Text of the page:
Beijing's heritage status to be questioned
Beijing's balancing of development and heritage protection will hit the spotlight.
The capital is among the World Heritage sites to be questioned by the 28th session of World Heritage Committee.
Kong Fanzhi, head of the Beijing Municipal Cultural Relics Bureau, said discussion on Beijing's heritage protection is related to changes in the surroundings of the Imperial Palace of Ming and Qing dynasties. Some say those changes have affected the city's heritage.
"Having international organizations remind us of problems in protection is good for us," Kong said.
The 28th session of the World Heritage Committee will question a total of 121 sites, four sites of them in China, reported the Beijing-based Star Daily on Tuesday.
The four sites are the Imperial Palace of Ming and Qing dynasties in Beijing, Suzhou of East China's Jiangsu Province, the Potala Palace in Lhasa of the Tibet Autonomous Region, and the ancient building complex in the Wudang Mountains in Hubei Province.
Suzhou will be questioned because the location of the new Suzhou Museum may influence the Garden of Clumsy Administration, a World heritage site. The Wudang Mountain management office will be questioned about its poor protection measures that failed to prevent one of the buildings from being destroyed in a fire last year.
But officials from both Lhasa and Wudang Mountain management office said they have not been informed of the questioning, while officials with Suzhou have not been available for comments.
Insiders warned that the World Heritage Sites designation is not a lifelong one.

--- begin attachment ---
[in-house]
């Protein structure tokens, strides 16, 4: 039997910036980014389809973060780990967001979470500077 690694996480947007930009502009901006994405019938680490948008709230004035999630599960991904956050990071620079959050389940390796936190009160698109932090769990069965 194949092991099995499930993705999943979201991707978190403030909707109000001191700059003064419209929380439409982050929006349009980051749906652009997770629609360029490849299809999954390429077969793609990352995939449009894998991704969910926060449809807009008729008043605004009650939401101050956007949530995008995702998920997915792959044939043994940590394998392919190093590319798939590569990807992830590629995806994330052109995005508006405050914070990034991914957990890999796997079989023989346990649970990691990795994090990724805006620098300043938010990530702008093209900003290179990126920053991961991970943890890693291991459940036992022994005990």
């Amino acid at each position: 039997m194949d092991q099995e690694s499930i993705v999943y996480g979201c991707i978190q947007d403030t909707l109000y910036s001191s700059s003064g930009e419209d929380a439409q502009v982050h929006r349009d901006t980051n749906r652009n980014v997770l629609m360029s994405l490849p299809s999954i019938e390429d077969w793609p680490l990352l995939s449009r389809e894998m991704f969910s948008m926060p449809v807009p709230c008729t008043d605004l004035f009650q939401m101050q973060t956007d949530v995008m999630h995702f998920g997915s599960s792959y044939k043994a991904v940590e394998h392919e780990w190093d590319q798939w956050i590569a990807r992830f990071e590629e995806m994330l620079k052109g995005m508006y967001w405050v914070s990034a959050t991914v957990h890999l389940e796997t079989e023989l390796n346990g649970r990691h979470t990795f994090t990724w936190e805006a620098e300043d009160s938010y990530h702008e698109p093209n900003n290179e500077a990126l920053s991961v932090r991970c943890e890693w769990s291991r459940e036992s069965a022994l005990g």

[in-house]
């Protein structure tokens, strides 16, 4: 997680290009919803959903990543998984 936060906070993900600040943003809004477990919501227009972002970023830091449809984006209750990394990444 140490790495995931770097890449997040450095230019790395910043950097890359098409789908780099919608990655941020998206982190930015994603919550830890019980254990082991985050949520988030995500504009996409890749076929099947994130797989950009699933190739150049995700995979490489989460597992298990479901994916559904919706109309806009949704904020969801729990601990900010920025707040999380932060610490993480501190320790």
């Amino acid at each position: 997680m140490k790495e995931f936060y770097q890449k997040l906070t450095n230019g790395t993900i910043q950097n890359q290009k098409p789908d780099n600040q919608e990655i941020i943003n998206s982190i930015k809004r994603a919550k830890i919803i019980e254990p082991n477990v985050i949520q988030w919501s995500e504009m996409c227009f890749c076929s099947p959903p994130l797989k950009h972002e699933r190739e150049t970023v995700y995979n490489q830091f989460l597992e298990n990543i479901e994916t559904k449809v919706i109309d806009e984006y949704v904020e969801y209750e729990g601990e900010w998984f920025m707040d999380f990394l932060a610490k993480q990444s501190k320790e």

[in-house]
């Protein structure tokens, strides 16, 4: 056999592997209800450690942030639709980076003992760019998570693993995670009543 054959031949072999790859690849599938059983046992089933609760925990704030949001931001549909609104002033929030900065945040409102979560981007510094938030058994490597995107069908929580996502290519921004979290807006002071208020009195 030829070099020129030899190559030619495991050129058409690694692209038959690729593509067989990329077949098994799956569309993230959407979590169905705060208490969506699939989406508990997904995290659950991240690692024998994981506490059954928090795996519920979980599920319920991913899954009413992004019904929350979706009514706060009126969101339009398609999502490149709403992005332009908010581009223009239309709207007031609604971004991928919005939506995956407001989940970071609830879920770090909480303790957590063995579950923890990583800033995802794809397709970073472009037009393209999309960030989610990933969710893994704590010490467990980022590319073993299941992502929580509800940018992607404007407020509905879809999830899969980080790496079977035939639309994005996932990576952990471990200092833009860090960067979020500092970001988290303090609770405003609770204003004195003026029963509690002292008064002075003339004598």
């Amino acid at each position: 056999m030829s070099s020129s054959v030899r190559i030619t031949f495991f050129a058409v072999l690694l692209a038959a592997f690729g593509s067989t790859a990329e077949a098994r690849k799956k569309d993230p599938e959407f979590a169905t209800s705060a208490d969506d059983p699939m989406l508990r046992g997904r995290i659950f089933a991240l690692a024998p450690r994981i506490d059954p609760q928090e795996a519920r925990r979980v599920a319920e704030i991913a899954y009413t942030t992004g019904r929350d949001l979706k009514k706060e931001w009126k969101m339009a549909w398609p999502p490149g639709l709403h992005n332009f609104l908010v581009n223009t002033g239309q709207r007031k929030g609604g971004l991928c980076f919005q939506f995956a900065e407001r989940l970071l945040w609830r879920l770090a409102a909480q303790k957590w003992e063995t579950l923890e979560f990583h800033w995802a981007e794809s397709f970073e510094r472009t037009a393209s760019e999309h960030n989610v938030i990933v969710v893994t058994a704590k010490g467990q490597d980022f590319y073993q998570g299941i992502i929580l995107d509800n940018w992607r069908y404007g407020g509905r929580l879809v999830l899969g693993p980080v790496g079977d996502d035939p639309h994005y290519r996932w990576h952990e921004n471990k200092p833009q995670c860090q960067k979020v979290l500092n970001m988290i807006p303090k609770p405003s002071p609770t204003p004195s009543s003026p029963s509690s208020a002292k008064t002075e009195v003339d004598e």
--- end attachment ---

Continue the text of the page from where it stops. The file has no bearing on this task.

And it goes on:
Discussion and questioning are equivalent to an oral warning. If no measures are taken to protect the sites, the site may be added to the endangered list or removed from the World Heritage List.
"All in all, the sites must make clear the purpose of their applying for World Heritage. Otherwise, the success of being inscribed in the list will only do more harm to the cultural and natural properties since they overlook protection and emphasize development," said Xie Chensheng, expert in cultural relics protection.
Despite the purpose, experts said the balance between protection and development is a tricky one to maintain.
Kong said the capital has been making efforts to protect world heritage sites but is faced with that difficult balance.
The official, who attended the committee's 27th session in Paris, France, said almost 80 per cent of the 102 sites which were questioned at last year's meeting faced the same problem.
"Improper planning of urban construction and development will have a bad influence on heritage protection. So we are now trying our best to reduce the bad influence as much as possible," he said.
In the past decade, Beijing has not approved a single building project along the city's central axis, he said.
Demolition of houses in the eastern corner of Huangchenggen area were stopped, as was rebuilding in Beijing's old Dashila business district in Qianmen, he said.
To protect the Ming Tombs, another site included in the World Heritage List last year, the municipal government has banned construction of any new buildings in the surrounding areas where 15,000 farmers live, he said.
"In the future, we will take measures to clean up the outside appearance of the World Heritage Sites step by step as the World Heritage Committee required," he said.
On Wednesday the World Heritage Committee was deliberating how many of this year's 48 nominees will be inscribed in the list.
The Capital Cities and Tombs of the Ancient Koguryo Kingdom, which China nominated this year, will be discussed today, said Li Xinquan, leader of archaeology team on the property.
The questioning of sites already on the list will be done in the later part of the session, which is due to end on July 7th.
"As the capital of China, Beijing is developing. We are trying our best to reduce the influence of development on our precious heritage," he said.